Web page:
Projects that inherently challenge students to employ innovative design thinking often involve interacting with an unknown process or device. Students are encouraged to understand the unknown though theory, simulation, and experimentation; however, projects that introduce the unknown in the messy, multi-system environment it exists in naturally tend to challenge the students to be much more innovative. Designing a test in this style not only requires an understanding of specifications, the limitations of the equipment, and the fundamental concepts being applied but it also requires students to contend with outside factors and how one change can have a cascading effect on the experimental setup.
Figure 1: Topic distribution of the Fundamentals series of courses
Take, for example, the University of Virginia teaching a series of courses in electrical and computer engineering they call the Fundamentals1 . Fundamentals seeks to convey the fundamentals of electrical engineering including circuits, electronics, and signals and systems all in one series of courses that iteratively build on each other. So rather than teaching Operational Amplifiers as an individual topic, the students analyze the signals that go into the OpAmp and how those characteristics influence the performance of the OpAmp. The first semester culminates in students creating a four-input summing amplifier, representing the combined knowledge of simple circuits, OpAmps, and signals to fully comprehend every element of the project. The University of Virginia, since implementing this change in course structure, has seen a 15% increase in concept inventory scores and has seen significant improvement in the innovative quality of student design projects at the end of the year2.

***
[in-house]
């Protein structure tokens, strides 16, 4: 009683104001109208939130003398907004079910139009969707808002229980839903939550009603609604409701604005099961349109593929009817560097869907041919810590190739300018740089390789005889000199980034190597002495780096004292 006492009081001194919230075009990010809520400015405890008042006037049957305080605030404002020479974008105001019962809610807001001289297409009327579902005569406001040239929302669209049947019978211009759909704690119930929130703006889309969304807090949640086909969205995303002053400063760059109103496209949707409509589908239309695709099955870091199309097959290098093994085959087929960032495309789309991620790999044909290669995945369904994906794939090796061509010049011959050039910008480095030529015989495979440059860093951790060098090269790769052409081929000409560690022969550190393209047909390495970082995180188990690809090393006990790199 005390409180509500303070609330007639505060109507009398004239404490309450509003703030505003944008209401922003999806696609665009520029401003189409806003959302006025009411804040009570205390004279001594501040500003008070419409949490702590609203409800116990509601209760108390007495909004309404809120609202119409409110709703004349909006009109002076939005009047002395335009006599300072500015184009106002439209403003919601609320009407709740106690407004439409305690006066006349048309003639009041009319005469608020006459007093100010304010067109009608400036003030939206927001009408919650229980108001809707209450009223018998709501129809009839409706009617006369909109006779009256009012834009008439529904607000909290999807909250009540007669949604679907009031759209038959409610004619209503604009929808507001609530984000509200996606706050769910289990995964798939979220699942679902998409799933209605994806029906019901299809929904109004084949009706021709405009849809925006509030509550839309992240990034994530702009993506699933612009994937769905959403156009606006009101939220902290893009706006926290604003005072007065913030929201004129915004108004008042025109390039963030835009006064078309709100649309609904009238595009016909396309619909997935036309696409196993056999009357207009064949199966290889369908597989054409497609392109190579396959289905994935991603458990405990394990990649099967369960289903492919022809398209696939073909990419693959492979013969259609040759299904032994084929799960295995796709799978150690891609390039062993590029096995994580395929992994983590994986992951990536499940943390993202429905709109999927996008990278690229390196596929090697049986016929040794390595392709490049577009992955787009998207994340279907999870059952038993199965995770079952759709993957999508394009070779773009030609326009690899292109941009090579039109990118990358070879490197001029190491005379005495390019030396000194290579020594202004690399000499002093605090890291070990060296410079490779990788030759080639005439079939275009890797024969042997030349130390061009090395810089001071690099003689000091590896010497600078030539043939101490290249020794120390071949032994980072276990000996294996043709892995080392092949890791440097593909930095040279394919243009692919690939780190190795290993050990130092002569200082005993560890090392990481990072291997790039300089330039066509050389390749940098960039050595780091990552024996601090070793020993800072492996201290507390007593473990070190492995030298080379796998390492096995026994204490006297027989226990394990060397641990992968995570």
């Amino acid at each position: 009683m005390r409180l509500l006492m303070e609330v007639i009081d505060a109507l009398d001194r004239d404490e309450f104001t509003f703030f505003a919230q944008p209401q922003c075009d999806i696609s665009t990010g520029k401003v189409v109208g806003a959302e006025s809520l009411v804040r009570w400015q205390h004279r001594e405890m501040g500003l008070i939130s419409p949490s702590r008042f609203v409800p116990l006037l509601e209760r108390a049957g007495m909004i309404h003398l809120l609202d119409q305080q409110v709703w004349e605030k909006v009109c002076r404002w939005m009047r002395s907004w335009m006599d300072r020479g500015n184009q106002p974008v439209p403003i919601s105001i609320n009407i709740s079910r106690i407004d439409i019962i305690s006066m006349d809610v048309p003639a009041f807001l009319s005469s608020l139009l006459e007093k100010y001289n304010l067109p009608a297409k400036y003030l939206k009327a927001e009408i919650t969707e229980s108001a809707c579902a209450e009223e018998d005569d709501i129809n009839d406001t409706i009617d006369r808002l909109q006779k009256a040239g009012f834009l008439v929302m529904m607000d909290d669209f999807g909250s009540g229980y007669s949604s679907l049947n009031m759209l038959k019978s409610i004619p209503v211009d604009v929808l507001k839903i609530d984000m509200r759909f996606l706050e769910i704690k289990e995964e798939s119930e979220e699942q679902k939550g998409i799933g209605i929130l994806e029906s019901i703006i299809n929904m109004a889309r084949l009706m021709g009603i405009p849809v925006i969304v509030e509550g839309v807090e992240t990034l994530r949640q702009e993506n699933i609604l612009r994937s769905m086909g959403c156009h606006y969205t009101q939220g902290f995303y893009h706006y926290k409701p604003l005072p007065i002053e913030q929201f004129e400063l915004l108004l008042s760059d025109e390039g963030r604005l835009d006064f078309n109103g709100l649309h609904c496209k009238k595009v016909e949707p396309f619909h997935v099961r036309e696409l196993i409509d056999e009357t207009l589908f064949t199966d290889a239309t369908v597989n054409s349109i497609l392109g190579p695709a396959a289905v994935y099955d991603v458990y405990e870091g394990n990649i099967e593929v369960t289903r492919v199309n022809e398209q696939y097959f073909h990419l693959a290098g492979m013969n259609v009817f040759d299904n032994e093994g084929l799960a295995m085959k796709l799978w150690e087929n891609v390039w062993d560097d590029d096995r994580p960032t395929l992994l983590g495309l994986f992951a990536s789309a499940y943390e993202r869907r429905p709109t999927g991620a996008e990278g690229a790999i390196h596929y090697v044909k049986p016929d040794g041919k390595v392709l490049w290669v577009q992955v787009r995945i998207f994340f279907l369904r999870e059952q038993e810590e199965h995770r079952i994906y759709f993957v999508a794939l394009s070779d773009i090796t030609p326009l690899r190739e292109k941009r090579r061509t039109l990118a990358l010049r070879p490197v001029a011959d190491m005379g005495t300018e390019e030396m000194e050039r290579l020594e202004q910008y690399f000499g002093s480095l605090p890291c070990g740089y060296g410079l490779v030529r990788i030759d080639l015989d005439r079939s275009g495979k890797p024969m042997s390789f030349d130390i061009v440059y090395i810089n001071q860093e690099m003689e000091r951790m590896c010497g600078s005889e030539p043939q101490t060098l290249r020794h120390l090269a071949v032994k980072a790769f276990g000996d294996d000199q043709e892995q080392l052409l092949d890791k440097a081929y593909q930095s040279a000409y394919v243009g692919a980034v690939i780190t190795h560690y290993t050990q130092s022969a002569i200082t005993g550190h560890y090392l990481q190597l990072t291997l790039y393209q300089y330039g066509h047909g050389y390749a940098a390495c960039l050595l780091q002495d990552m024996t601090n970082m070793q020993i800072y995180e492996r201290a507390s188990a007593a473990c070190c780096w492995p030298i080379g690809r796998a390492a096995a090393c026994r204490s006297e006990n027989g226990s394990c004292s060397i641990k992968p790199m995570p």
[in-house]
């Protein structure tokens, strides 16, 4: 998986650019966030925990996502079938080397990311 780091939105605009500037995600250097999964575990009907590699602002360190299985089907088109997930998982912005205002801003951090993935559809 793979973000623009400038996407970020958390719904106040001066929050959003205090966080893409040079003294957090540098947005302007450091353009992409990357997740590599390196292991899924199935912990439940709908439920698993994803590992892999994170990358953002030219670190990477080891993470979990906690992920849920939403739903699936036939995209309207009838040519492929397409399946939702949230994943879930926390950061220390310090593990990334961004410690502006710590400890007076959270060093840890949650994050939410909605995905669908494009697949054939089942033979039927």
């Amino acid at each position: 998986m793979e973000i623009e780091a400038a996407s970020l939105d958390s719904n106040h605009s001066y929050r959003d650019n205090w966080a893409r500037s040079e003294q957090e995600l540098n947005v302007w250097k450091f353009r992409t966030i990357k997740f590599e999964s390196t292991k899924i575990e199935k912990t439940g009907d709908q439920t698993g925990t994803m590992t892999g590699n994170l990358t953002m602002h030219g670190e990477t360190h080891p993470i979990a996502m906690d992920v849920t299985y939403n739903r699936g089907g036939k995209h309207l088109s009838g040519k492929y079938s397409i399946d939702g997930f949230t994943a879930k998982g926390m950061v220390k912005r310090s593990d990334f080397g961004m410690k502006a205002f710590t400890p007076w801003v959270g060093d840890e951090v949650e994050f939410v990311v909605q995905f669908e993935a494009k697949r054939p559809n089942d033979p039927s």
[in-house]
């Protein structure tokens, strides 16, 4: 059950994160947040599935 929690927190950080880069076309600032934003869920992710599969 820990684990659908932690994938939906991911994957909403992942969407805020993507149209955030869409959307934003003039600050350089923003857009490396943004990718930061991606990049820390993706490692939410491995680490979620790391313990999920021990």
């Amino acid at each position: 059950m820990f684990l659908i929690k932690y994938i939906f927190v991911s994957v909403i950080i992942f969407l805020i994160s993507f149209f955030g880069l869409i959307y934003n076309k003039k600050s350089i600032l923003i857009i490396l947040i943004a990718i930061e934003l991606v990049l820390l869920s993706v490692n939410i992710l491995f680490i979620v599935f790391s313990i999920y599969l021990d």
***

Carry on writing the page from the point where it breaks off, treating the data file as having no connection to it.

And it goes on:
Figure 2: Fundamentals I at UVA final summing amplifier project
To most effectively analyze concepts in this manner, not only do students need the ability to effectively instrument and analyze the experiment, but precise control and the ability to manipulate the type and behavior of the inputs to the system are critical to a student’s understanding. The NI ELVIS III is the only engineering laboratory solution that combines 7 traditional instruments with fully customizable I/O, enabling complete implementation of the concepts in context approach.
Figure 3: NI ELVIS III instrumentation specifications